This suggested that Shanahan might have won if he'd had his first-string quarterback, Plummer, who missed the game with a broken foot.
Though Jake the Snake is expected back to lead the Broncos' last-half-season playoff charge, the Monday nighter belonged to Belichick and his bomb-thrower.
Balance of the Best
Pro football's 24 or 25 best defensive teams are all so powerful these days that most games are a struggle for even a quarterback like Indianapolis' Manning.
At Jacksonville today, Manning is an obvious favorite, but he had to throw 37 times last Sunday, completing 23 for 266 yards, to get a six-point victory (23-17) over new Miami quarterback Brian Griese, who was 18 for 29 for 231.
Manning moved the Colts repeatedly against Miami's sound defensive team, covering no fewer than 65 yards on each of six drives, but could drive them all the way only twice. That matched Griese's two-touchdown output for the Dolphins.
Actually, Griese's big plays were more impressive than Manning's. A well-placed Griese bomb set Miami up for a 7-0 lead in the first quarter, and in the second half his 23-yard touchdown pass (to Chris Chambers) was the longest of the game by anybody.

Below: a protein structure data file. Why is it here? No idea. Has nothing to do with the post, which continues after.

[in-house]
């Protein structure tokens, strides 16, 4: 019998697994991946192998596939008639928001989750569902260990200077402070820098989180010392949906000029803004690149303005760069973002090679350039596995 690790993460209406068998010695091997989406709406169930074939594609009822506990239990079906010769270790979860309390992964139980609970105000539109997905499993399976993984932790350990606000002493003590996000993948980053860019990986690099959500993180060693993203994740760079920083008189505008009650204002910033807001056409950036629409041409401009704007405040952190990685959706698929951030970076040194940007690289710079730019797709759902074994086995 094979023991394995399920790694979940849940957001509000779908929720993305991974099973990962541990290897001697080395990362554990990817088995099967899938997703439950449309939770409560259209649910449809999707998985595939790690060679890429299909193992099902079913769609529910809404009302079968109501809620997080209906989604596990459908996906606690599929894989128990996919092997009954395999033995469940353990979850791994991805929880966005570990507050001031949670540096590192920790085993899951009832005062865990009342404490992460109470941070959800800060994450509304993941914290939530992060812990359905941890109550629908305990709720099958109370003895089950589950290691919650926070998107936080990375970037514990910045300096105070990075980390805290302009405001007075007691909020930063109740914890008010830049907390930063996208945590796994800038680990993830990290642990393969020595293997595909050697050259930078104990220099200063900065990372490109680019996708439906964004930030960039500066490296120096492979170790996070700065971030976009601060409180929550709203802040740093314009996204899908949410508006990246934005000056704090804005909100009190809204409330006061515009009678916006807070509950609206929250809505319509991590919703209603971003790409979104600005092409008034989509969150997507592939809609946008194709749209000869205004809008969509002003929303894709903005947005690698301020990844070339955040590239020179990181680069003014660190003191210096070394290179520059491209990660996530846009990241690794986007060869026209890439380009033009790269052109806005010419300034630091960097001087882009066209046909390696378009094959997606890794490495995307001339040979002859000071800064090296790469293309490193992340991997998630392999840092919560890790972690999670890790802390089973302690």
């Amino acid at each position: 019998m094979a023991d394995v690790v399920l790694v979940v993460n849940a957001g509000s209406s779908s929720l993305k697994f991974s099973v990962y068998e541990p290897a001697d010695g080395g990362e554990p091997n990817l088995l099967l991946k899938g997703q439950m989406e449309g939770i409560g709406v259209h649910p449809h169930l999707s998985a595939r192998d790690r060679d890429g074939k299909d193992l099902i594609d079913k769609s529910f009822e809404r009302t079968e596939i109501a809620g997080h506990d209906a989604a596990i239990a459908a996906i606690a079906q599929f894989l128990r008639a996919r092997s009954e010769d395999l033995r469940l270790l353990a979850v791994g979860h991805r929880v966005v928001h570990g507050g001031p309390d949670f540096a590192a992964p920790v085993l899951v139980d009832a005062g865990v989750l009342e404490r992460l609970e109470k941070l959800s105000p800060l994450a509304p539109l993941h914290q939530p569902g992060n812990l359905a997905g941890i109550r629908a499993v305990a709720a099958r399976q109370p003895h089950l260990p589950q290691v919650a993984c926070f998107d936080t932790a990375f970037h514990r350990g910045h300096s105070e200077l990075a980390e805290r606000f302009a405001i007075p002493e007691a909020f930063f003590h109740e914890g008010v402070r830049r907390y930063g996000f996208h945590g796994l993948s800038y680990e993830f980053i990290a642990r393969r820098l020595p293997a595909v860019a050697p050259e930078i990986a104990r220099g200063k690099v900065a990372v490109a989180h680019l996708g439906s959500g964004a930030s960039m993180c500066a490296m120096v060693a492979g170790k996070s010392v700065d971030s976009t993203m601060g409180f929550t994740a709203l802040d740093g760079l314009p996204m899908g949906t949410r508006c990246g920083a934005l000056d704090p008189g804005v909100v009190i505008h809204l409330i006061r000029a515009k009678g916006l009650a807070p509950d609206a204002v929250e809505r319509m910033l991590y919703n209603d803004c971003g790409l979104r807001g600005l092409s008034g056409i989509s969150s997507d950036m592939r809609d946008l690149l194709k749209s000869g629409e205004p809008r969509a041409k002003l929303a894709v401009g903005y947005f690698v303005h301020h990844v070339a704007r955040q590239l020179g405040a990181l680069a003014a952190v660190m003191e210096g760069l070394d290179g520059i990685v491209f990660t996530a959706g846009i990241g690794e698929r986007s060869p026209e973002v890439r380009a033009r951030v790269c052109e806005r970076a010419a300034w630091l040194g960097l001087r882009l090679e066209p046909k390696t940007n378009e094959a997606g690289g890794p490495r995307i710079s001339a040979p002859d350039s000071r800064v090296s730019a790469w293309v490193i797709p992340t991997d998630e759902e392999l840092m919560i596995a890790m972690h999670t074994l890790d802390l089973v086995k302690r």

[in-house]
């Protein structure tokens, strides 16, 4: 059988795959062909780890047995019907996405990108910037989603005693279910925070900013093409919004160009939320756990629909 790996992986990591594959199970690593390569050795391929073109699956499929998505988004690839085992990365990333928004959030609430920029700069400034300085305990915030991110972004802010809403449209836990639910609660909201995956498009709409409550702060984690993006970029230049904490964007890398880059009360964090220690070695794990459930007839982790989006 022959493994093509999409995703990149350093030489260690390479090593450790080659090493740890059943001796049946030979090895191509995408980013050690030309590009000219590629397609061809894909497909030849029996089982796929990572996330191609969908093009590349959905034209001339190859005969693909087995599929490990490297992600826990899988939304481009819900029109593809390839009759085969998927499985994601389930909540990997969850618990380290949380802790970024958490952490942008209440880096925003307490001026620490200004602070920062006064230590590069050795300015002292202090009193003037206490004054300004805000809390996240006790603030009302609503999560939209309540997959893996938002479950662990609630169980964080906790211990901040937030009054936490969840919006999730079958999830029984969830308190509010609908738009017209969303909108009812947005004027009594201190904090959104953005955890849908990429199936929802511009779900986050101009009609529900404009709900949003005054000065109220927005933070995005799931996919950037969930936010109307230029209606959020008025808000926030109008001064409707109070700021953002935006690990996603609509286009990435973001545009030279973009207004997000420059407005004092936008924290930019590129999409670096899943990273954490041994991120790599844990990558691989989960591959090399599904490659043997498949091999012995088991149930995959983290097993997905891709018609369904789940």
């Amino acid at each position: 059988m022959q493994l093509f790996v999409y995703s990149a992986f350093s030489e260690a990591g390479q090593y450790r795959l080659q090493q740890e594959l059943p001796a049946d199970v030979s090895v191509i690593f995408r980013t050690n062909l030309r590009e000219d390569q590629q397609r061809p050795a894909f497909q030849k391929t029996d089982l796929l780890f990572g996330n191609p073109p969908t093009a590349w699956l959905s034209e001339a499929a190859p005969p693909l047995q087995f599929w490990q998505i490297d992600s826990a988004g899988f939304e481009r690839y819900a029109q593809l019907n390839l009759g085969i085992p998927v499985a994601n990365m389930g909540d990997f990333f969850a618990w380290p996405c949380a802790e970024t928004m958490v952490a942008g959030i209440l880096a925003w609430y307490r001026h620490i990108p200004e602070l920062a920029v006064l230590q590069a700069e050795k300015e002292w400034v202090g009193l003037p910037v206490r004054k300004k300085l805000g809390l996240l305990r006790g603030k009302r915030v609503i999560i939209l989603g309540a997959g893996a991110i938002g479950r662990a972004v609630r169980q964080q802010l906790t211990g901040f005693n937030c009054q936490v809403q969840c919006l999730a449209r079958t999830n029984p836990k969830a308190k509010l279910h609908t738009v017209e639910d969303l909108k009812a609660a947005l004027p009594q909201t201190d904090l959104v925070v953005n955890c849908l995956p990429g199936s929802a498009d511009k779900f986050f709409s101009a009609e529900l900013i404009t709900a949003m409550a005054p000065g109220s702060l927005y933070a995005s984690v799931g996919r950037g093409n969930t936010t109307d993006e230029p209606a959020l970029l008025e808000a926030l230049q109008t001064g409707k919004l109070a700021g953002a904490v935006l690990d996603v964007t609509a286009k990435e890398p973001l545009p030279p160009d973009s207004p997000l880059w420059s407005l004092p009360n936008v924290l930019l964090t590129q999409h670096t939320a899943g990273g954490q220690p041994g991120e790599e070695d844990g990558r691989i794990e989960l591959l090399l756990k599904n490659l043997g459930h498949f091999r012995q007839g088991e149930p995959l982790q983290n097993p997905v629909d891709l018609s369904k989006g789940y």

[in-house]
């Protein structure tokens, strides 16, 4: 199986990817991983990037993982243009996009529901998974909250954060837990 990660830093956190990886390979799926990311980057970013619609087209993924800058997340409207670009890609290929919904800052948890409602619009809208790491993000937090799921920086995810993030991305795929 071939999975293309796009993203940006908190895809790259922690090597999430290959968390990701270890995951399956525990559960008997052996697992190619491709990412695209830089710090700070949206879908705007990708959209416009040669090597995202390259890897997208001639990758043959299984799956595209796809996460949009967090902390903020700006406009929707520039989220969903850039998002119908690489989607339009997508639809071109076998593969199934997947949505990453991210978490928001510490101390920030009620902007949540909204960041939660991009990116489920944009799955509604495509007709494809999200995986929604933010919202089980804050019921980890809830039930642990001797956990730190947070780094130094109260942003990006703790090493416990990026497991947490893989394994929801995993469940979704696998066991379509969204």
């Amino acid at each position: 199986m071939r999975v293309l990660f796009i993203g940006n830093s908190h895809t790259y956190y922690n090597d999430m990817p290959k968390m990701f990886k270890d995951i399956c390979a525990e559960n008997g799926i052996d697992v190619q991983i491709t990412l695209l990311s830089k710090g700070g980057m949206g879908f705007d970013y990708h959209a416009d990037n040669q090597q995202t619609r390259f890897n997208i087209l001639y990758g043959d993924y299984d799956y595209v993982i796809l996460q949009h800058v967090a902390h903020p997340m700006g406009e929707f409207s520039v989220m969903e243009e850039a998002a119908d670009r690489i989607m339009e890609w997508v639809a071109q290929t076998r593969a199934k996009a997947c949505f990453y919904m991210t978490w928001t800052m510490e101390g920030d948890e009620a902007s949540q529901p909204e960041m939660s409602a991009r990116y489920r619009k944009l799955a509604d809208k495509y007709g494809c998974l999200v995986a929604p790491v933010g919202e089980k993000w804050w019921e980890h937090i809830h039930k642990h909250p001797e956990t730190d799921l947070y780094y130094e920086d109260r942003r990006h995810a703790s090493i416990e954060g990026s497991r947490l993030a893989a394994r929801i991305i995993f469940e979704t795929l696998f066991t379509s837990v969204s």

When good pro clubs get together -- some two dozen of them are playing this year in the 32-team NFL -- that's often the way it goes:
* The league's many superior defenses are in charge most of the time, but not on every play. No defensive team has ever played without error for 60 minutes. Nor is it possible to line up a perfect defense every time.
* And when NFL offensive teams execute with exactness, which happens once in a while, their many superior passers, earning or setting up a few touchdowns and field goals, can beat the great defenses.
For numerous reasons, the NFL is in balance now. But it's a balance not of mediocrity but of good teams and good players, the best football players there are.
All Passers Jumpy
Here are four reasons why new San Francisco quarterback Tim Rattay might not perform as effectively every time as he did the other day when he completed a long series of nearly perfect passes to rout the St. Louis Rams, 30-10: